What Is An Estate?
After someone passes away, whether from a wrongful death or natural causes, their estate still needs to be managed. This article focuses specifically on what happens with an estate in survival claim situations, when a loved one has died after suffering from a personal injury. As mentioned in some of our other articles, the survival claim is compensation for the deceased (decedent) rather than for the families. This compensation covers things like bills, pain, and mental anguish. Click here to read more about the Texas Survival Statute.
It's not very difficult to come to the conclusion that a decedent still needs compensation for his or her injuries, since even after death the person's bills, debts, etc. have to be paid. This is where the estate is so important in a survival claim. The estate itself is the legal self that exists after death; when there are hospital bills to be paid because of an unlawful injury, money from a survival claim will be needed to pay them. In addition, things like cash, bank accounts, debts owed, final income taxes, real estate, personal property, etc. are all part of an estate. Each of these must be closed out or paid in full, and someone has to manage all of these.
Who manages an estate?
Sometimes the decedent has already appointed someone as the executor of their estate in a will, who then has a fiduciary duty to execute their will. This is usually a family member or close friend, though rarely can be someone the family had not been aware of before. If an executor has not been appointed, a probate court will appoint someone, which would usually be a close family member, but may also be an administrator not named in the will. The administrator will not benefit from any of the decedent's finances, but is usually given a flat fee. Find out more about the duties of a personal representative.
Whether there is an executor or a personal representative, the estate must be managed so that the decedent's finances are dissolved. The following is a hypothetical situation that explains how an estate may be handled in the circumstance of a survival claim:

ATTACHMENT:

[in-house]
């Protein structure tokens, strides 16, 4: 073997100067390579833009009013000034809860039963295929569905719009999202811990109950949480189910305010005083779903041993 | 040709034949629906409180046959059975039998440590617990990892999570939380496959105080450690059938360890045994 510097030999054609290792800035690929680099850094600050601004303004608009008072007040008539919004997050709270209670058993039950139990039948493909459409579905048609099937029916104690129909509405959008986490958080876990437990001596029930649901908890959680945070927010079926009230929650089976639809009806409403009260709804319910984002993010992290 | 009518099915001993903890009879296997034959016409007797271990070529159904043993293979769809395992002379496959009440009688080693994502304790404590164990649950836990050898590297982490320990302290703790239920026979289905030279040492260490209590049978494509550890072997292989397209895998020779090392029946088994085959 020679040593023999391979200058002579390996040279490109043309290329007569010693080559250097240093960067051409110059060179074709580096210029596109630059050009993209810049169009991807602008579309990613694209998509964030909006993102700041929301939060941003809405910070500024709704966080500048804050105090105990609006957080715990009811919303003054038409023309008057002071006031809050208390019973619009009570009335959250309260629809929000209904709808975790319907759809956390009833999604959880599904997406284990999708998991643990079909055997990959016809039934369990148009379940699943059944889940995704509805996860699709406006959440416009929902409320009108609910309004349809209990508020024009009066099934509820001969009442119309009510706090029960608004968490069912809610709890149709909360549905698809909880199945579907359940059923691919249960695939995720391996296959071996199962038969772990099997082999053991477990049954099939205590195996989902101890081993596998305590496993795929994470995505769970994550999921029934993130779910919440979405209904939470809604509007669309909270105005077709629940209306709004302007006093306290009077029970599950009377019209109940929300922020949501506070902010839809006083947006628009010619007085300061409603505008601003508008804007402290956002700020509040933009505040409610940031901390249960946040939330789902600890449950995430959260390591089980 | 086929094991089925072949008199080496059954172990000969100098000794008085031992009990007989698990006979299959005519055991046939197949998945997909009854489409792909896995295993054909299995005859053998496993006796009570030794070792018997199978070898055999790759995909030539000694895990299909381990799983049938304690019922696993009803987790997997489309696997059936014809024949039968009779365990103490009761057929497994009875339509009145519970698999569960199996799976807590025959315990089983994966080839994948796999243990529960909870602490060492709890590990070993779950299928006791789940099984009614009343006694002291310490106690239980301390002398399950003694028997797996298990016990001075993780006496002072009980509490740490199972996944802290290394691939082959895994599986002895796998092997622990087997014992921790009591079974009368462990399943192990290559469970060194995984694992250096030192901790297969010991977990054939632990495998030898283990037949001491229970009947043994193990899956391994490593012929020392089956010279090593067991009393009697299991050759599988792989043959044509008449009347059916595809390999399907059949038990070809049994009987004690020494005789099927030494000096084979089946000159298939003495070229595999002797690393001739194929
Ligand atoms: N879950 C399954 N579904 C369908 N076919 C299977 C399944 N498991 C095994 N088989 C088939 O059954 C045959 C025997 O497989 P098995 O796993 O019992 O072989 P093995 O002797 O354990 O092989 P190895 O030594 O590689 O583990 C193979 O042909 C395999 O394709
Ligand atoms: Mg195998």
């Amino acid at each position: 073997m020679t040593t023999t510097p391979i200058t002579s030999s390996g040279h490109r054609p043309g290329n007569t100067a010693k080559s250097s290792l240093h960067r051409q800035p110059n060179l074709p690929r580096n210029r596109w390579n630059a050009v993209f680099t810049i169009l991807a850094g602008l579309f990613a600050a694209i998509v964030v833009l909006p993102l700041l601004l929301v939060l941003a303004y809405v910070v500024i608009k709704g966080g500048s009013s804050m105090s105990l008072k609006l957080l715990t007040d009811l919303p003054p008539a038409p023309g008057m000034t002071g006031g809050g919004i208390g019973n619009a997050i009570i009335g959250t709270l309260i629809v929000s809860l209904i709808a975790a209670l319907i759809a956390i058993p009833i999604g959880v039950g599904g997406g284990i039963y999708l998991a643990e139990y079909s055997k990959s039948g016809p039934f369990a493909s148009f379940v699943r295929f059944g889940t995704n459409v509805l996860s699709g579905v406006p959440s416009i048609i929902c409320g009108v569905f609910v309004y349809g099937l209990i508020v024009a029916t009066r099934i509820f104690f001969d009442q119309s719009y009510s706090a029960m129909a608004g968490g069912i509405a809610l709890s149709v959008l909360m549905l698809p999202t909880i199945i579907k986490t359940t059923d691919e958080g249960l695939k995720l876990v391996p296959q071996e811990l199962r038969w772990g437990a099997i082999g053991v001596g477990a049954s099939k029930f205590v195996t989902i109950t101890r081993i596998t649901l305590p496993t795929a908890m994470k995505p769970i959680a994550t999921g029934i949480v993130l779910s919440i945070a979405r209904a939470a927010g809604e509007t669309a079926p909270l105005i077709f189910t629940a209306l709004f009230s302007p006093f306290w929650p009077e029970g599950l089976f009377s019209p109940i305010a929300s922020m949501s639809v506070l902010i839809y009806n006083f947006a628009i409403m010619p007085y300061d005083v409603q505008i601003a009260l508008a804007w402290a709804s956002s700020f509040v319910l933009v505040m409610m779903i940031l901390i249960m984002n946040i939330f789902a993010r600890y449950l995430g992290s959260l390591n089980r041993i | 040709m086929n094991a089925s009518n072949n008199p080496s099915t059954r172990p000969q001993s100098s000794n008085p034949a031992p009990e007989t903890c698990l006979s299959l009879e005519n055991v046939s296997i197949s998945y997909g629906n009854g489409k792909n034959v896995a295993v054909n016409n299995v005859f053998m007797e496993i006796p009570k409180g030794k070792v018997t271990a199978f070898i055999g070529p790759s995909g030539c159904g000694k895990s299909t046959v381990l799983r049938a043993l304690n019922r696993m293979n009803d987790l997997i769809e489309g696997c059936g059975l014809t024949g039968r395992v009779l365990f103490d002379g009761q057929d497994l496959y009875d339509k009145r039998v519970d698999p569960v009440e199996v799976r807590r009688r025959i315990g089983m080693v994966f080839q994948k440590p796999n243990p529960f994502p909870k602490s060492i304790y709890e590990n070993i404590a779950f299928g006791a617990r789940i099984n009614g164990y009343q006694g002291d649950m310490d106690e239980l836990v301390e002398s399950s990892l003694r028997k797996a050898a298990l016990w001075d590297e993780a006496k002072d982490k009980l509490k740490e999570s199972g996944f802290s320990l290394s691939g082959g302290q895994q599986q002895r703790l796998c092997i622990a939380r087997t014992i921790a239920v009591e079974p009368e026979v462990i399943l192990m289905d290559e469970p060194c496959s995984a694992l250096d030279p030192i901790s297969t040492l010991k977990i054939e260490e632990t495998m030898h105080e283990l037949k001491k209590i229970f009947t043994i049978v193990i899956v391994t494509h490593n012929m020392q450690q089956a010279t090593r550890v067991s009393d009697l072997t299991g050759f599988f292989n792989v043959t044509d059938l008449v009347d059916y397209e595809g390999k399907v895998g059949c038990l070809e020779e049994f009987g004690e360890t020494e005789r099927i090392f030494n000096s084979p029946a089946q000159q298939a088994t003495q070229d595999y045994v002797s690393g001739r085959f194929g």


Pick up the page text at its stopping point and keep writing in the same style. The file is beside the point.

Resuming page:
John H. is badly injured on the job by a factory explosion that could have been prevented. He is in the hospital for 5 days following the explosion, as the doctors try to save his life. Unfortunately, John does not survive the ordeal, and passes away on the 6th day.
John created a will 5 years prior to this event that named his wife Meg as the executor and heir of his estate. As executor, Meg is able to file for a survival claim on behalf of John's estate, and is also in charge of managing his other finances. Meg will use the compensation from his survival claim to pay his hospital bills, final income taxes, mortgage payment, etc. before she receives any compensation as his sole heir. For example:
- John's Assets
- $3,000- John's last paycheck
- $750-Final Tax Refund
- $200,000 for work injury claim
- John's Debts
- $1300-John's mortgage payment
- $40,000- Medical bills from injuries due to explosion.
Most estates would be more involved than this example, but as demonstrated, there are several factors to consider, and the remaining amount left on the decedent's estate (in this case, $162,450) will then go towards the decedent's wishes that were outlined in the will. In this case, since John left Meg all of his estate, she would receive the remaining balance.